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Amazon to Lose £1.4B From UK Shoppers Over Visa Ban

Amazon announced last month that it will stop accepting payments from Visa credit cards issued in the UK beginning January 19, 2022 because of the high fees that Visa charges for processing credit card transactions on its marketplace.

Recent poll data reveals how much Amazon stands to lose in terms of revenue and what lasting effects the Visa ban will have on its ecommerce platform.

Why Amazon Is Banning Visa

The battle between these two giant global corporations is being fought over interchange fees, which are the charges imposed by Visa to a merchant’s bank for each transaction. Amazon cites the high transaction fees Visa charges on purchases made on the Amazon UK marketplace as the reason for the ban, purportedly in the interest of consumers (Visa stock fell shortly after Amazon sent the email announcement to its customers).

Previously, these fees levied by Visa and other credit card companies were capped at 0.3% by EU regulations, but since Brexit, Visa has been able to raise the fee to 1.5%.

Interestingly, the fee hikes are not unique to Visa. Mastercard increased its UK fees much earlier, but has not been banned by Amazon. This has led to some speculation that Amazon might be imposing the ban for more reasons underneath the surface, one of which could be the fact that Visa had increased its fees for ecommerce sites, while lowering the fees for certain other categories like real estate and education.

This could also be Amazon’s sly way of pushing other payment options onto its customers:

  • A few weeks ago, Amazon announced plans to switch its co-brand credit card from Visa to the latter’s biggest competitor, MasterCard.
  • In the US, it recently inked a deal with PayPal to accept Venmo payments starting 2022, which also potentially allows for cryptocurrency payments down the line.
  • Much earlier, Amazon partnered with Affirm to host its new Buy Now Pay Later option.

Poll Data Suggests Amazon Could Lose Up to  £1.4B

As reported by The Independent, a recent poll of 2,000 adults revealed that as many as 13% of Amazon’s UK customer base of 48 million (roughly 6.15 million customers) will opt to cut their purchases or stop buying on Amazon altogether after the Visa ban.

Amazon’s total revenue in the UK in 2020 amounted to £20.63 billion, and the potential losses of this huge segment of its UK revenue could total up to £1.356 billion. According to its latest figures, its net sales for Visa credit card transactions account for about £1.4B of its total revenue. This could be a huge hit for Amazon, as the UK is one of its biggest markets outside the United States. Some reports say that nearly 90% of UK shoppers are using Amazon, with 15 million of those subscribed to Amazon Prime.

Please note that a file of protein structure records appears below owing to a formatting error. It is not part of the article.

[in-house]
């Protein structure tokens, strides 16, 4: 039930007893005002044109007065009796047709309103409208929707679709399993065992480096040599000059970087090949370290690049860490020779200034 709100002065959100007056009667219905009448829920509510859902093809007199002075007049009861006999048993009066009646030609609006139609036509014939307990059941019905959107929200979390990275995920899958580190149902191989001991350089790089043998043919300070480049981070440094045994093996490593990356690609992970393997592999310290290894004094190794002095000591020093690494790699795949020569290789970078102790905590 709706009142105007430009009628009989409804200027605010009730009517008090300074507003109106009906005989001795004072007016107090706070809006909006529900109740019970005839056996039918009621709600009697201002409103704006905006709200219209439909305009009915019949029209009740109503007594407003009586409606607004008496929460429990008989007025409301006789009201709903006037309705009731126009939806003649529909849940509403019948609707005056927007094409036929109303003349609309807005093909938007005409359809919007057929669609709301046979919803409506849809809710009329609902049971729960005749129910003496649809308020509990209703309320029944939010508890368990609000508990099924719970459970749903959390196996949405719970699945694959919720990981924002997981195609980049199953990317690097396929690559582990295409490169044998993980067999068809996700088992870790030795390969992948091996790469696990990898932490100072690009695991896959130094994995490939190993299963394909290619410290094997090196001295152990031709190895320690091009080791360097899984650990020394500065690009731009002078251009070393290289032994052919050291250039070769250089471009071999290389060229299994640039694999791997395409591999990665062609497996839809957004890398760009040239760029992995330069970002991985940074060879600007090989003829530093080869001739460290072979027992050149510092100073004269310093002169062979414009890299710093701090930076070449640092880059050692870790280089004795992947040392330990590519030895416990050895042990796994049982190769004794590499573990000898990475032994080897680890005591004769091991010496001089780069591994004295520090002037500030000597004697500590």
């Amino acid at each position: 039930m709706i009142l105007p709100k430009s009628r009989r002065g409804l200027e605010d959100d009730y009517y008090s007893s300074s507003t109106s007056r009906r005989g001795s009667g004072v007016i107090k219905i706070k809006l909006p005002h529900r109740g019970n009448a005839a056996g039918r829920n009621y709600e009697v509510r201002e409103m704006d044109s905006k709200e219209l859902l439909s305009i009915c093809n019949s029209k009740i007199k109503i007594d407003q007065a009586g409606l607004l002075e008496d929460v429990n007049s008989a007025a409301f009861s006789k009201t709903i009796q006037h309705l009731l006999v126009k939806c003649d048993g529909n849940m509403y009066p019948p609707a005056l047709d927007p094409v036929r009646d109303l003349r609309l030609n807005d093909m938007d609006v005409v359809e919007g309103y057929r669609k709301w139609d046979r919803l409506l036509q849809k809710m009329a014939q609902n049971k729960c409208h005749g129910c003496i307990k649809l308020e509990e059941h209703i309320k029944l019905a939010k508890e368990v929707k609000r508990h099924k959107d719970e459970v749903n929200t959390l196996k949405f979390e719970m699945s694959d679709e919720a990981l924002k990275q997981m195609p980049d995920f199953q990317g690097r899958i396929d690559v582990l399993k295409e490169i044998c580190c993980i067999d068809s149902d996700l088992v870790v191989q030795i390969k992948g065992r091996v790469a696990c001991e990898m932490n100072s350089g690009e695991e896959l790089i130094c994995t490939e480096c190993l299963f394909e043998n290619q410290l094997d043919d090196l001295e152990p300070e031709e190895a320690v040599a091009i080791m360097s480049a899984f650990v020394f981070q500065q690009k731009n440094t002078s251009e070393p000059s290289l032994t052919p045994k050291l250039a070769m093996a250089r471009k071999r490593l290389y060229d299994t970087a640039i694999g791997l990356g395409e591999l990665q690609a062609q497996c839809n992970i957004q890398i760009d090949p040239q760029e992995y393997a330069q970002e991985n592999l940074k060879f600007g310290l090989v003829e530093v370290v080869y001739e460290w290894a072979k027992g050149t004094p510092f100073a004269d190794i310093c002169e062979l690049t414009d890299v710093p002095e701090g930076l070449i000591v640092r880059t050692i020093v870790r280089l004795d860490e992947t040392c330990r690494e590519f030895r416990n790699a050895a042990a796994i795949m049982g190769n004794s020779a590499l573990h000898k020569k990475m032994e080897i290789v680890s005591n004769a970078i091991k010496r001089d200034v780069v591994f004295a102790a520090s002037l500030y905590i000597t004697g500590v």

The poll also revealed that one in three customers have “negative” sentiments against Amazon for blocking Visa payments starting 19 January 2022, and one in five are predicting Amazon UK transaction volume to plummet after the ban takes effect. On the other hand, almost half felt that Amazon was right in standing up to Visa over the excessive fees, despite being frustrated over the change.

What the Ban Means to Sellers

While the ban directly affects Amazon UK customers who use Visa credit cards to shop on the platform, chances are it will also affect the seller ecosystem one way or another. A good number of Amazon sellers use Visa credit cards to pay for things like advertising fees. Some sellers speculate that after Amazon restricts Visa credit card payments, there’s bound to be some account failures due to automatic deductions that could potentially affect sales. Having a non-Visa payment option is the best precaution sellers can take to avoid being affected by the ban in the near future.

Moving Forward

Amazon’s January 2022 effectivity date for the ban is not set in stone. According to a Visa spokesperson, the credit card company will continue to talk with Amazon and work toward a resolution so that Visa credit card holders in the UK can continue to shop without the restrictions. It’s still possible for either Visa to lower its transaction fees or for Amazon to just eat up those costs and not lose revenue from Visa credit card users in the UK.

In any case, UK-issued Visa credit cards may still be used during the oncoming peak holiday shopping season. And, if the ban does take effect early next year, UK customers can opt to use Visa debit cards alongside Mastercard and other Amazon payment options.

Justeen David

Justeen has years of experience in writing about technology and consumer electronics. When he's not helping you navigate the intricate world of e-commerce, he's busy geeking out over Tolkien's legendarium.

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